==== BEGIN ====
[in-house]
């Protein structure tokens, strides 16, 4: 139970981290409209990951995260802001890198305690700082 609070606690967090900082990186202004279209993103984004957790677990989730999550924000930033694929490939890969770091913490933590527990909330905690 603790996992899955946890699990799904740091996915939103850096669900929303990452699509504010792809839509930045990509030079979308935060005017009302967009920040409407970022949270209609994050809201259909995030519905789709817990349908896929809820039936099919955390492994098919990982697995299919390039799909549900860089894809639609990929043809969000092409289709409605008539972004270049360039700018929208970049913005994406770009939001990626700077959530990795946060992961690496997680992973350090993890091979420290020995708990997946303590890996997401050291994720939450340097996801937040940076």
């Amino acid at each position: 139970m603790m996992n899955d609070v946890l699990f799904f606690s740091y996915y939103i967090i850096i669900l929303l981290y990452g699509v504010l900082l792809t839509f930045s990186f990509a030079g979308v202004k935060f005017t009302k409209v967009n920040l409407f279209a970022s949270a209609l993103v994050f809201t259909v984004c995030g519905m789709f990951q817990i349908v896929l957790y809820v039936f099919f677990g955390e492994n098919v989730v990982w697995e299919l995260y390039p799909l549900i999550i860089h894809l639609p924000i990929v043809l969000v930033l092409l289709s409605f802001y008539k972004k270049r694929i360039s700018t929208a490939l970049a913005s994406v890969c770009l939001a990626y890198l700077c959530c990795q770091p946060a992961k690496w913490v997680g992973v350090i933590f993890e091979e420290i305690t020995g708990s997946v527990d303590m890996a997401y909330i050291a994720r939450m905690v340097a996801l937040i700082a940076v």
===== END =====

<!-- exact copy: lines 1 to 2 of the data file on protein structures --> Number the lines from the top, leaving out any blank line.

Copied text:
[in-house]
């Protein structure tokens, strides 16, 4: 139970981290409209990951995260802001890198305690700082 609070606690967090900082990186202004279209993103984004957790677990989730999550924000930033694929490939890969770091913490933590527990909330905690 603790996992899955946890699990799904740091996915939103850096669900929303990452699509504010792809839509930045990509030079979308935060005017009302967009920040409407970022949270209609994050809201259909995030519905789709817990349908896929809820039936099919955390492994098919990982697995299919390039799909549900860089894809639609990929043809969000092409289709409605008539972004270049360039700018929208970049913005994406770009939001990626700077959530990795946060992961690496997680992973350090993890091979420290020995708990997946303590890996997401050291994720939450340097996801937040940076």